The Institute for Women and Work (the "IWW") was founded in 1976 as a center for the study and advocacy of working women's issues. Pl.'s 56.1 ¶ 1. The IWW received funding from state and private grants. Id. ¶ 2. In 1990, Cornell hired Moccio as Director of the IWW and appointed her to the position of SEA. From 1990 through June 30, 2009, Moccio was IWW's only full-time employee. Id. ¶ 4. In or around 1993, Moccio successfully completed her first peer review process, and was reappointed to another three-year term. Moccio Aff. ¶ 8.
B.Events Relevant to Ms. Moccio's Claims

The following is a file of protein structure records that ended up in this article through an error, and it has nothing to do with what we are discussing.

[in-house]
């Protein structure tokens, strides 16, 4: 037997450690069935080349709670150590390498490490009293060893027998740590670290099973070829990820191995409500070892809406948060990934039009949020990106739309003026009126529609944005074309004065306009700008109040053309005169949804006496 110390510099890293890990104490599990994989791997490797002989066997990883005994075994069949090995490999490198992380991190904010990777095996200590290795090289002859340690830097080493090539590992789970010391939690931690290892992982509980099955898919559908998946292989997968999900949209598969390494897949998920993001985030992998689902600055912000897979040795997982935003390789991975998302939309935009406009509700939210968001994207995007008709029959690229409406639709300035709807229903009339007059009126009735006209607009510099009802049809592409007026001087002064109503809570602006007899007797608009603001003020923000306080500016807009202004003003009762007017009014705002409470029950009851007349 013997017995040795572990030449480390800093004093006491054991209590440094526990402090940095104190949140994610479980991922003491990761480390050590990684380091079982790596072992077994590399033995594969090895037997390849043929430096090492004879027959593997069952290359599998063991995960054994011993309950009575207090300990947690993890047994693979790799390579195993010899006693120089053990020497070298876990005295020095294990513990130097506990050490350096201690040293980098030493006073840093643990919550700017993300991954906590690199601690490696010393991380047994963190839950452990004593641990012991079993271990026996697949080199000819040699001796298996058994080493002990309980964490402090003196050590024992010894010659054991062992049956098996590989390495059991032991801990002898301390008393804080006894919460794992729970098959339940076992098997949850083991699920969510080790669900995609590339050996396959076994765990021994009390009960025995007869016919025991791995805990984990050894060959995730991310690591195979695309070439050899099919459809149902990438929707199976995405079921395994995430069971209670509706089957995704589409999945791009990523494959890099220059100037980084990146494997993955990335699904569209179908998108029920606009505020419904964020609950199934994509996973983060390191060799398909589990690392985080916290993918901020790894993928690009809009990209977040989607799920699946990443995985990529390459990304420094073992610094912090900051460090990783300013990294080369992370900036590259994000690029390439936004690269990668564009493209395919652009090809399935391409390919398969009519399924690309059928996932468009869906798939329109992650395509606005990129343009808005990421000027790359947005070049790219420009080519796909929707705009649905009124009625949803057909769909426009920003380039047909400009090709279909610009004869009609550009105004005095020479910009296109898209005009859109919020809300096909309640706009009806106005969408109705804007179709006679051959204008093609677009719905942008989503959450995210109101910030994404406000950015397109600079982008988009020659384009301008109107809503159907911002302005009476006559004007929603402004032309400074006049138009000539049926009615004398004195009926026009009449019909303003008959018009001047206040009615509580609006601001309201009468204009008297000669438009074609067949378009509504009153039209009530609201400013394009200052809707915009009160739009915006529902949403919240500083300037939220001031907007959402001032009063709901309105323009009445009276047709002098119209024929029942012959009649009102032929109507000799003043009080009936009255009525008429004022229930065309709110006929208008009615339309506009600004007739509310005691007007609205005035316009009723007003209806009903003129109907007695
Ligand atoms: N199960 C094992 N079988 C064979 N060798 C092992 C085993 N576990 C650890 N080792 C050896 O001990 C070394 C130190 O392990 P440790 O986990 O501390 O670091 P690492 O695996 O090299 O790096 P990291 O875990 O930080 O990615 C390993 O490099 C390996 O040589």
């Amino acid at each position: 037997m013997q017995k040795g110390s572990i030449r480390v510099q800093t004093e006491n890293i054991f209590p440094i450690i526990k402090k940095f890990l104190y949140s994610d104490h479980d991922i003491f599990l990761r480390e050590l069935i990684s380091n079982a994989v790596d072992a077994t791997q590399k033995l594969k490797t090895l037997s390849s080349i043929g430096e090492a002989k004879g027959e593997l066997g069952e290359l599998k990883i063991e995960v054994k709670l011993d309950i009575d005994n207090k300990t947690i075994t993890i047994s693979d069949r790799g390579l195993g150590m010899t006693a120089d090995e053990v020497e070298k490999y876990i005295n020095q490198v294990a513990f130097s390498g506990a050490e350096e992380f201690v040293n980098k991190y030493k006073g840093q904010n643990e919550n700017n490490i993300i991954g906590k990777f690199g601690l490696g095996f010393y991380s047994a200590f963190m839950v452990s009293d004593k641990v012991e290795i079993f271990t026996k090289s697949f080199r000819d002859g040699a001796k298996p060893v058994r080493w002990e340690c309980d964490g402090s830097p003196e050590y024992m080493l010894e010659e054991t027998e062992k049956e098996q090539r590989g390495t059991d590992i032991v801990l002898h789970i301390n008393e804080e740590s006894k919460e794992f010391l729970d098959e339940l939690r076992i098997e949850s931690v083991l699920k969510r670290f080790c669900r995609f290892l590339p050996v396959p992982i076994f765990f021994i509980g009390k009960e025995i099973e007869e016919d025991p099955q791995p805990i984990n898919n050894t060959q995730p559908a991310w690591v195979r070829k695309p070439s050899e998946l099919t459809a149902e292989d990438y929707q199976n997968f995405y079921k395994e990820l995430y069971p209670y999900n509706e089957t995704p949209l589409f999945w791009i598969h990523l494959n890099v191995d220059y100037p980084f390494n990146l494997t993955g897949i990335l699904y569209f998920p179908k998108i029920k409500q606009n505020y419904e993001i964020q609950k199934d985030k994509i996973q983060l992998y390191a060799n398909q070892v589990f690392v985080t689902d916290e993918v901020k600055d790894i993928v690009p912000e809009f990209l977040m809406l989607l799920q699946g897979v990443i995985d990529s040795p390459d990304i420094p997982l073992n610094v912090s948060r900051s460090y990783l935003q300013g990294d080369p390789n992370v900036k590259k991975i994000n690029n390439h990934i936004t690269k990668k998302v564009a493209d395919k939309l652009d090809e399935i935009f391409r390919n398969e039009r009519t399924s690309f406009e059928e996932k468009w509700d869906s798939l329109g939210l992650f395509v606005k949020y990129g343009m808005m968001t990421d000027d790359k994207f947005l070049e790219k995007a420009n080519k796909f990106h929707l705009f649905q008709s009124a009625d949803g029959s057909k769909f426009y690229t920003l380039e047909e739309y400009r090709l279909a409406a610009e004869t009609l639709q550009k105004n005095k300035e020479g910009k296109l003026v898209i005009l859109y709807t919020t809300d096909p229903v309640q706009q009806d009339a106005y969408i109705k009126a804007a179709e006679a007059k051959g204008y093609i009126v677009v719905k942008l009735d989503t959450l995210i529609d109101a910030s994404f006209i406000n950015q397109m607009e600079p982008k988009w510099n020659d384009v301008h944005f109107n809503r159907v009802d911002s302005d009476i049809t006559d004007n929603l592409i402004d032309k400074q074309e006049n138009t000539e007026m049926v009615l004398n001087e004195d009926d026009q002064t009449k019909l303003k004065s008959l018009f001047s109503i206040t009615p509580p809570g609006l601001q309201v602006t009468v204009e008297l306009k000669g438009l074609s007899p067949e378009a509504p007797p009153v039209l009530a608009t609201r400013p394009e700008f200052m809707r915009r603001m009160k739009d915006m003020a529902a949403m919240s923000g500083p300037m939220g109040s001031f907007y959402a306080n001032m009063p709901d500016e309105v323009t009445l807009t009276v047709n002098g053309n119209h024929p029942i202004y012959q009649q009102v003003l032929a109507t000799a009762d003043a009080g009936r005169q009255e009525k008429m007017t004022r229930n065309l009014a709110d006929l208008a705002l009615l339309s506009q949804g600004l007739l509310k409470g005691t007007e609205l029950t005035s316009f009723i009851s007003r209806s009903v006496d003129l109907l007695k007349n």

Moccio's claims arise out of her dealings with various members of the Extension Division faculty and administration between 2005 and her termination in 2009, and implicate a number of events during that period: (1) the reorganization of the ILR Extension Division in 2005 that caused Moccio to be reassigned to a new thematic group and to report to a new supervisor; (2) a request by Moccio's supervisor that she fill out a Flexplace Agreement; (3) a decision to move Moccio to a new office, first raised in 2006 and implemented in 2008; (4) Extension Division workforce reductions in 2006; (5) a "lower than average" salary increase in 2006; and (6) a request by Moccio's supervisor that she register as a lobbyist with the State of New York. Moccio contends that these incidents were adverse employment actions motivated by gender discrimination and were undertaken in retaliation for her having engaged in protected activity. Moccio also contends that (7) there was gender-based unequal pay in the ILR Extension Division as of 2008, reflecting gender-based discrimination; and (8) her termination, communicated to her in 2008 and effective in 2009, was in retaliation for prior protected acts. The following are the facts relevant to these events.